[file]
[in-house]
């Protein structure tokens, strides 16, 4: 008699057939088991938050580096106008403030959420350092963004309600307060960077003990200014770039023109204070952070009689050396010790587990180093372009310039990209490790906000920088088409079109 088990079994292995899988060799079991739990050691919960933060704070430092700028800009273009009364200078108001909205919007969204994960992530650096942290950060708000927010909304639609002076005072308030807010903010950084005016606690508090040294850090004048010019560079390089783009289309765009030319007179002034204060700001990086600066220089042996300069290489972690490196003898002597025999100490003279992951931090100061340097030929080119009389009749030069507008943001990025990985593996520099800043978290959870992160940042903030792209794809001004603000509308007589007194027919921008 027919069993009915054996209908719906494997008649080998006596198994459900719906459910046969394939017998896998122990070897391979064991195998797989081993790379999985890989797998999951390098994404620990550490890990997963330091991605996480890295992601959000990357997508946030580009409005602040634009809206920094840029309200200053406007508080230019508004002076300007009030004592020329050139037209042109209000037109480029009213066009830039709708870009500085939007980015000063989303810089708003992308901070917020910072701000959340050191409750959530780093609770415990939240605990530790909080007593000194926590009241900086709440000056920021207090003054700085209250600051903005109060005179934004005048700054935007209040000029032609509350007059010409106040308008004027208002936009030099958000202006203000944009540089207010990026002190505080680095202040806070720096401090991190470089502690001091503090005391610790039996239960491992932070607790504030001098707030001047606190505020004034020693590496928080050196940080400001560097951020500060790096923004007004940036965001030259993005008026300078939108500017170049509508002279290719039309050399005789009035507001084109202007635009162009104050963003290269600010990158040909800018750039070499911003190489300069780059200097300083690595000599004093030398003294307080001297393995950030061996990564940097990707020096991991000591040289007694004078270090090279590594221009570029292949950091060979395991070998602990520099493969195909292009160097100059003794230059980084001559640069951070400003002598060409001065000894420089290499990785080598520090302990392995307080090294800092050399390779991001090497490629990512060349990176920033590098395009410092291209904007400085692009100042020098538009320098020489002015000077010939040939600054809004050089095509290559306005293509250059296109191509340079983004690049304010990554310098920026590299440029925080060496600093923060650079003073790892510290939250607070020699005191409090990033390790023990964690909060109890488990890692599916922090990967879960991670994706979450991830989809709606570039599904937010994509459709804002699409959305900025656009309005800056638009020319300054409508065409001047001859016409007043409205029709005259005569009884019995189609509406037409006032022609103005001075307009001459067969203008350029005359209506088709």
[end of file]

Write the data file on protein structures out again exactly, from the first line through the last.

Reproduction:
[in-house]
């Protein structure tokens, strides 16, 4: 008699057939088991938050580096106008403030959420350092963004309600307060960077003990200014770039023109204070952070009689050396010790587990180093372009310039990209490790906000920088088409079109 088990079994292995899988060799079991739990050691919960933060704070430092700028800009273009009364200078108001909205919007969204994960992530650096942290950060708000927010909304639609002076005072308030807010903010950084005016606690508090040294850090004048010019560079390089783009289309765009030319007179002034204060700001990086600066220089042996300069290489972690490196003898002597025999100490003279992951931090100061340097030929080119009389009749030069507008943001990025990985593996520099800043978290959870992160940042903030792209794809001004603000509308007589007194027919921008 027919069993009915054996209908719906494997008649080998006596198994459900719906459910046969394939017998896998122990070897391979064991195998797989081993790379999985890989797998999951390098994404620990550490890990997963330091991605996480890295992601959000990357997508946030580009409005602040634009809206920094840029309200200053406007508080230019508004002076300007009030004592020329050139037209042109209000037109480029009213066009830039709708870009500085939007980015000063989303810089708003992308901070917020910072701000959340050191409750959530780093609770415990939240605990530790909080007593000194926590009241900086709440000056920021207090003054700085209250600051903005109060005179934004005048700054935007209040000029032609509350007059010409106040308008004027208002936009030099958000202006203000944009540089207010990026002190505080680095202040806070720096401090991190470089502690001091503090005391610790039996239960491992932070607790504030001098707030001047606190505020004034020693590496928080050196940080400001560097951020500060790096923004007004940036965001030259993005008026300078939108500017170049509508002279290719039309050399005789009035507001084109202007635009162009104050963003290269600010990158040909800018750039070499911003190489300069780059200097300083690595000599004093030398003294307080001297393995950030061996990564940097990707020096991991000591040289007694004078270090090279590594221009570029292949950091060979395991070998602990520099493969195909292009160097100059003794230059980084001559640069951070400003002598060409001065000894420089290499990785080598520090302990392995307080090294800092050399390779991001090497490629990512060349990176920033590098395009410092291209904007400085692009100042020098538009320098020489002015000077010939040939600054809004050089095509290559306005293509250059296109191509340079983004690049304010990554310098920026590299440029925080060496600093923060650079003073790892510290939250607070020699005191409090990033390790023990964690909060109890488990890692599916922090990967879960991670994706979450991830989809709606570039599904937010994509459709804002699409959305900025656009309005800056638009020319300054409508065409001047001859016409007043409205029709005259005569009884019995189609509406037409006032022609103005001075307009001459067969203008350029005359209506088709």